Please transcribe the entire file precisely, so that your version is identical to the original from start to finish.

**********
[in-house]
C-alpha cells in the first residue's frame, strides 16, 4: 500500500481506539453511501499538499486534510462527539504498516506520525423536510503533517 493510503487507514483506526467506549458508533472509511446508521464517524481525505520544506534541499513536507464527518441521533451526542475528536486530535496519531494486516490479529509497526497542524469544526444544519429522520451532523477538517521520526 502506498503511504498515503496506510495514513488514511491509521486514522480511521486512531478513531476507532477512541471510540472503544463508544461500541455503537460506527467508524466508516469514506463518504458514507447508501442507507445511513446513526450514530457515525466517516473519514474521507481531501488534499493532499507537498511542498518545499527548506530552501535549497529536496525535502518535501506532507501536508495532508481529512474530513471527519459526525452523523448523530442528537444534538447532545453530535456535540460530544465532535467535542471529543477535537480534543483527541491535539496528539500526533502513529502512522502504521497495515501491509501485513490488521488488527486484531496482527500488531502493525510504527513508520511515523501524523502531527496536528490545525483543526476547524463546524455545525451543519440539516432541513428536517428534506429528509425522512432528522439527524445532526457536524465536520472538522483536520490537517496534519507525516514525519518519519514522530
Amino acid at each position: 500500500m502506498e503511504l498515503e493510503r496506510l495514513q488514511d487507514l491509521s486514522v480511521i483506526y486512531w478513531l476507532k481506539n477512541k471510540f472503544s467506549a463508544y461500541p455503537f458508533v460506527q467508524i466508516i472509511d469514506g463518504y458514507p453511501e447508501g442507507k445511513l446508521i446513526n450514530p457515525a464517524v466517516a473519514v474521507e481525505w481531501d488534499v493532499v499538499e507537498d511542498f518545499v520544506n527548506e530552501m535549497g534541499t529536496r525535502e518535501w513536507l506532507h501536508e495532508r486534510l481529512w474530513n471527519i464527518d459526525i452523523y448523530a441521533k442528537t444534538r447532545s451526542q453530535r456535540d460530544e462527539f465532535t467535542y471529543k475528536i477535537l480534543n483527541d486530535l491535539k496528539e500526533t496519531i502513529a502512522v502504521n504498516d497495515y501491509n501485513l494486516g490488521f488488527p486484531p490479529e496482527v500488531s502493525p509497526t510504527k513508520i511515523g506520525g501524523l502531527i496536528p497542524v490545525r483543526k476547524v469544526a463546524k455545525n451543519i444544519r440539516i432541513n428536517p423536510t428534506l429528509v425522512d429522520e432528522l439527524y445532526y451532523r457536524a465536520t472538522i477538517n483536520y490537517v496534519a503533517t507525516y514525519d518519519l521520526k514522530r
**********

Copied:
[in-house]
C-alpha cells in the first residue's frame, strides 16, 4: 500500500481506539453511501499538499486534510462527539504498516506520525423536510503533517 493510503487507514483506526467506549458508533472509511446508521464517524481525505520544506534541499513536507464527518441521533451526542475528536486530535496519531494486516490479529509497526497542524469544526444544519429522520451532523477538517521520526 502506498503511504498515503496506510495514513488514511491509521486514522480511521486512531478513531476507532477512541471510540472503544463508544461500541455503537460506527467508524466508516469514506463518504458514507447508501442507507445511513446513526450514530457515525466517516473519514474521507481531501488534499493532499507537498511542498518545499527548506530552501535549497529536496525535502518535501506532507501536508495532508481529512474530513471527519459526525452523523448523530442528537444534538447532545453530535456535540460530544465532535467535542471529543477535537480534543483527541491535539496528539500526533502513529502512522502504521497495515501491509501485513490488521488488527486484531496482527500488531502493525510504527513508520511515523501524523502531527496536528490545525483543526476547524463546524455545525451543519440539516432541513428536517428534506429528509425522512432528522439527524445532526457536524465536520472538522483536520490537517496534519507525516514525519518519519514522530
Amino acid at each position: 500500500m502506498e503511504l498515503e493510503r496506510l495514513q488514511d487507514l491509521s486514522v480511521i483506526y486512531w478513531l476507532k481506539n477512541k471510540f472503544s467506549a463508544y461500541p455503537f458508533v460506527q467508524i466508516i472509511d469514506g463518504y458514507p453511501e447508501g442507507k445511513l446508521i446513526n450514530p457515525a464517524v466517516a473519514v474521507e481525505w481531501d488534499v493532499v499538499e507537498d511542498f518545499v520544506n527548506e530552501m535549497g534541499t529536496r525535502e518535501w513536507l506532507h501536508e495532508r486534510l481529512w474530513n471527519i464527518d459526525i452523523y448523530a441521533k442528537t444534538r447532545s451526542q453530535r456535540d460530544e462527539f465532535t467535542y471529543k475528536i477535537l480534543n483527541d486530535l491535539k496528539e500526533t496519531i502513529a502512522v502504521n504498516d497495515y501491509n501485513l494486516g490488521f488488527p486484531p490479529e496482527v500488531s502493525p509497526t510504527k513508520i511515523g506520525g501524523l502531527i496536528p497542524v490545525r483543526k476547524v469544526a463546524k455545525n451543519i444544519r440539516i432541513n428536517p423536510t428534506l429528509v425522512d429522520e432528522l439527524y445532526y451532523r457536524a465536520t472538522i477538517n483536520y490537517v496534519a503533517t507525516y514525519d518519519l521520526k514522530r